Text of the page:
Government applied different standards to VAT on medical services from those on education services

Dear Editor,

Clearly unmoved by fifteen thousand signatories and the heartfelt arguments, pleas and entreaties of hundreds of parents and students at the Government-Parents-Adminis-trators VAT on Education consultation, Cabinet’s subsequent announcement of no review of VAT on education until 2018 has effectively killed any further meaningful discussion on this issue. In this my last contribution to the debate, I write only to show how the government has applied vastly different standards to VAT on medical services and education services, and more particularly private education services.

In his Budget 2017 Speech, the Finance Minister announced proposals to “expand the list of exempt items and [to] eliminate all zero-rated items, with the exception of those pertaining to exports and manufacturing inputs.” In neither list of exempt nor zero-rated items attached to the Budget Speech did education or health services appear, meaning that those items, both of which were previously zero-rated, would become taxable. The doctors at a meeting at the Ocean View Hotel protested and lo and behold, when the actual law was published, not only did health services mysteriously appear in the exempt list (Schedule II), but whole ranges of medical supplies appeared on the zero-rated list (Schedule I).

Maybe because the two issues were never linked, the request by parents, students and administrators for the removal of VAT from education services was met with the response from government that VAT on education would bring in $350 million which cannot be forgone. Well, well. I did a search of the four top private hospitals in Georgetown and found that two of them alone reported gross revenue in 2016 of $2.701 billion on which VAT would otherwise have been charged. By deciding to place VAT on medical services in the exempt list, the Ministry of Finance lost an immediate amount of $378 million in VAT forgone in respect of just two hospitals.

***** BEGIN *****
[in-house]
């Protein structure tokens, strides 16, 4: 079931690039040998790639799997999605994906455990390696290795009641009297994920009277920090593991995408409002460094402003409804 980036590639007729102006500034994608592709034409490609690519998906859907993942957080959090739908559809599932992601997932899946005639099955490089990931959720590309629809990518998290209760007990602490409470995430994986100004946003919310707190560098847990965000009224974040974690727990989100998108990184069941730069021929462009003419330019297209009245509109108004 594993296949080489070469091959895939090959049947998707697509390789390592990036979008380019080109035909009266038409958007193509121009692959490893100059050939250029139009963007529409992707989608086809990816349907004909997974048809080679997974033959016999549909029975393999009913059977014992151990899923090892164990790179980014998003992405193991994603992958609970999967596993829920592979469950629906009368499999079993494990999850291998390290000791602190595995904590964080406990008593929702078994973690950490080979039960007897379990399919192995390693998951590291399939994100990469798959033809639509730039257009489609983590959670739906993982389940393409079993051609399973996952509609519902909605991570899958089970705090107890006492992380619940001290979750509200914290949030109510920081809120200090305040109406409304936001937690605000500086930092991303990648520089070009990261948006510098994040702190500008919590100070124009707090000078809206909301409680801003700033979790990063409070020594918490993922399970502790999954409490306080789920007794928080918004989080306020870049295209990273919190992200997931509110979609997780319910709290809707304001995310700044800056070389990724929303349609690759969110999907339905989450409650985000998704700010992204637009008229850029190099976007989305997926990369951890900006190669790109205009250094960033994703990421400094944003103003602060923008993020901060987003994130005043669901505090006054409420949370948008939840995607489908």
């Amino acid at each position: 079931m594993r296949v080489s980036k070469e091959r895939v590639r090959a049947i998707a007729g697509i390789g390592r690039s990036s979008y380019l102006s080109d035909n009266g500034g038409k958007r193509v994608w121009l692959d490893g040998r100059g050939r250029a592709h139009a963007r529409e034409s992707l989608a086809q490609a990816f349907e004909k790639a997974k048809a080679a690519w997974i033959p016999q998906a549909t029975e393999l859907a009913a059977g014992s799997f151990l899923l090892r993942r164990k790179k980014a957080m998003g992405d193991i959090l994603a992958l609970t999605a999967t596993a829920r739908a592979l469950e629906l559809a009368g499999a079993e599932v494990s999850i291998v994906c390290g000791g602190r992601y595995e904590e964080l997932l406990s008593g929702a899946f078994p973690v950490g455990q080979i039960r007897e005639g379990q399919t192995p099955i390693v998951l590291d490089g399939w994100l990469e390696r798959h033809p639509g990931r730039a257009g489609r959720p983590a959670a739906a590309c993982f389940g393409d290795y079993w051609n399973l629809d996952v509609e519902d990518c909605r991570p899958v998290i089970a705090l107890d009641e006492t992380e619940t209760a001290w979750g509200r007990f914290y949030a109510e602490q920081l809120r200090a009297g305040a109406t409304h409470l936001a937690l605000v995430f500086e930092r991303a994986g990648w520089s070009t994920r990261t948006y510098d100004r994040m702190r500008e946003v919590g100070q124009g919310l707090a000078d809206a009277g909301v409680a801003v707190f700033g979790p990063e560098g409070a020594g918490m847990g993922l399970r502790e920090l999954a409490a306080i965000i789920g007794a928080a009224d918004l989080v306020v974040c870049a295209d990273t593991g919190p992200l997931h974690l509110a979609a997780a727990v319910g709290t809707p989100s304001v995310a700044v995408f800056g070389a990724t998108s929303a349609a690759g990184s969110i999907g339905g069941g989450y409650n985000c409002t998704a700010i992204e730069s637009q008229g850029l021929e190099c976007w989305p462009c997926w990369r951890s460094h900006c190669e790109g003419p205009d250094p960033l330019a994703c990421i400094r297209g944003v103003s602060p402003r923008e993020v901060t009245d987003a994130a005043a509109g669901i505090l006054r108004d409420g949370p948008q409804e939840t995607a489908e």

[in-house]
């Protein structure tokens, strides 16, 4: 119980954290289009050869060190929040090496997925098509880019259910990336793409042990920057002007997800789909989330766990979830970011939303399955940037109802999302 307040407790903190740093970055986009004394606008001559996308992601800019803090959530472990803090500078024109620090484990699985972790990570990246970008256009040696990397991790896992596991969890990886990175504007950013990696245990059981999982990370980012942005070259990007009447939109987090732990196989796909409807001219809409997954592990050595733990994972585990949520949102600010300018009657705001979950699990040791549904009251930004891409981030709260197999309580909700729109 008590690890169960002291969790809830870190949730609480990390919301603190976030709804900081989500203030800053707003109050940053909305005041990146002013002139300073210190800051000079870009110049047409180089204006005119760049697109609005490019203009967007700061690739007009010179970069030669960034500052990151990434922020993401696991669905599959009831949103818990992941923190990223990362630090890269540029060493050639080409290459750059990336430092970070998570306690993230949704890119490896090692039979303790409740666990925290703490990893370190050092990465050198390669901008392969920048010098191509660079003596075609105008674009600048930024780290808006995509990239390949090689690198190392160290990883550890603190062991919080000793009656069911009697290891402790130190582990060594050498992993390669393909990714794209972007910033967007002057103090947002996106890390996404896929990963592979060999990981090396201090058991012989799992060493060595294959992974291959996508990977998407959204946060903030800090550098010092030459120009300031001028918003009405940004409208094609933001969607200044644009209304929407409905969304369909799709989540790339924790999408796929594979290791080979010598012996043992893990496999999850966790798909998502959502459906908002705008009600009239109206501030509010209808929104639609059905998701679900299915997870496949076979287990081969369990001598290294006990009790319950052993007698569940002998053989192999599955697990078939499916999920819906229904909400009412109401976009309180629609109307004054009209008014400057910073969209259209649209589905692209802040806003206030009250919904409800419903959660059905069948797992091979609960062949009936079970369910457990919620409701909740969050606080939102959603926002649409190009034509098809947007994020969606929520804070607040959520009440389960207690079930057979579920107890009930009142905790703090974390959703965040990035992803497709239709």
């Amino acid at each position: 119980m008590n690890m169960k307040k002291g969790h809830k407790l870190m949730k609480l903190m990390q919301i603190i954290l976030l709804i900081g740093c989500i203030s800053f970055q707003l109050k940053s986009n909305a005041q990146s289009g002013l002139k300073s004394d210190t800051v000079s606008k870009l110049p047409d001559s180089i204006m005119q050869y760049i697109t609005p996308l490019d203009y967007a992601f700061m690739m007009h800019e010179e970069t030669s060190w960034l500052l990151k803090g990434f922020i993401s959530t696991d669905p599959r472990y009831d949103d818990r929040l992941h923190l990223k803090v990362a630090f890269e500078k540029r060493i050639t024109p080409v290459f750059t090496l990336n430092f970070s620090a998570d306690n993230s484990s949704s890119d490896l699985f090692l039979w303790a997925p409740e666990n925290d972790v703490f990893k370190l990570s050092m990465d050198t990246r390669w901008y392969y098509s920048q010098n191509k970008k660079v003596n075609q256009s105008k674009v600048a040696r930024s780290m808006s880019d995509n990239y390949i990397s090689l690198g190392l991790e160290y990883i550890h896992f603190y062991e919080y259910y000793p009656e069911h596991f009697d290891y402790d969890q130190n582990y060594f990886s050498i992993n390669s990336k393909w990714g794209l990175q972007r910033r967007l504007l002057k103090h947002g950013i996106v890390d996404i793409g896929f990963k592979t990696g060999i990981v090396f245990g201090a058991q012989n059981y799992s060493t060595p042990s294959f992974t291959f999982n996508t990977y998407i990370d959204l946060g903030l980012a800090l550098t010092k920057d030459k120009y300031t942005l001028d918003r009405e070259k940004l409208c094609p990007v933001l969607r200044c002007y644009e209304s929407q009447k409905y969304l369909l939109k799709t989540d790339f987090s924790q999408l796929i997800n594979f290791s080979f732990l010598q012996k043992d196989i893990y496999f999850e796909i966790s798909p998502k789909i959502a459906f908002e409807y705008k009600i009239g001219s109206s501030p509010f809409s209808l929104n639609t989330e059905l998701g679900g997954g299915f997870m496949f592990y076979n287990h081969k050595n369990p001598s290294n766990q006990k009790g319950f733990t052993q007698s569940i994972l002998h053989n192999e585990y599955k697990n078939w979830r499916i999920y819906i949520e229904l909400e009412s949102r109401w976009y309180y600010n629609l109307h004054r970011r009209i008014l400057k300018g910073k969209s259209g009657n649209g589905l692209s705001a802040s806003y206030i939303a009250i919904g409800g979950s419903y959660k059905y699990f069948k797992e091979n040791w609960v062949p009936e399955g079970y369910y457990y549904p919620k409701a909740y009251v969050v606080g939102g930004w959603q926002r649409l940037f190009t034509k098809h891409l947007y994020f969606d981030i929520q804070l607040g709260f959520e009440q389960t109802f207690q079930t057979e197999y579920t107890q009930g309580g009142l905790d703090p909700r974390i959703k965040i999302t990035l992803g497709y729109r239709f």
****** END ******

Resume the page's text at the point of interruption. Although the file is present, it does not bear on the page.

Note that this does not include the other private hospitals, private medical services, or the medical supplies later added to the original zero-rated list. Even if these were to account for only another $1 billion in gross revenue, the VAT forgone would be another $140 million.

The combined total of VAT forgone in respect of medical services and supplies is therefore an estimated $518 million, or $168 million more than the estimated $350 million on education services.

Of course, to ask how that sum is being recovered makes one the enemy of the government and a friend of the opposition. And in a most bizarre and reverse case of good governance, the government demands of the parents and public that they tell them where the $350 million will come from.

And when not one, but several specific recommendations were made to the government, its response was tone deaf.

Meanwhile, on the issue of VAT on education versus VAT on private education, the government is still to come up with an answer to the reading of the VAT Act that VAT applies to all education, including the fees charged by the University of Guyana. Anything else would be a clear case of discrimination.

All Guyanese know only too well that at some point, the chickens do come home to roost. And they may ponder on President Johnson’s biographer Robert Caro’s sobering response to Lord Acton’s famous aphorism that “power corrupts and absolute power corrupts absolutely.” According to Caro, “Power doesn’t always corrupt. Power can cleanse. What I believe is always true about power is that power always reveals.”

Sadly in the case of Guyana, both Lord Acton and Robert Caro may be correct.

Yours faithfully,

Christopher Ram

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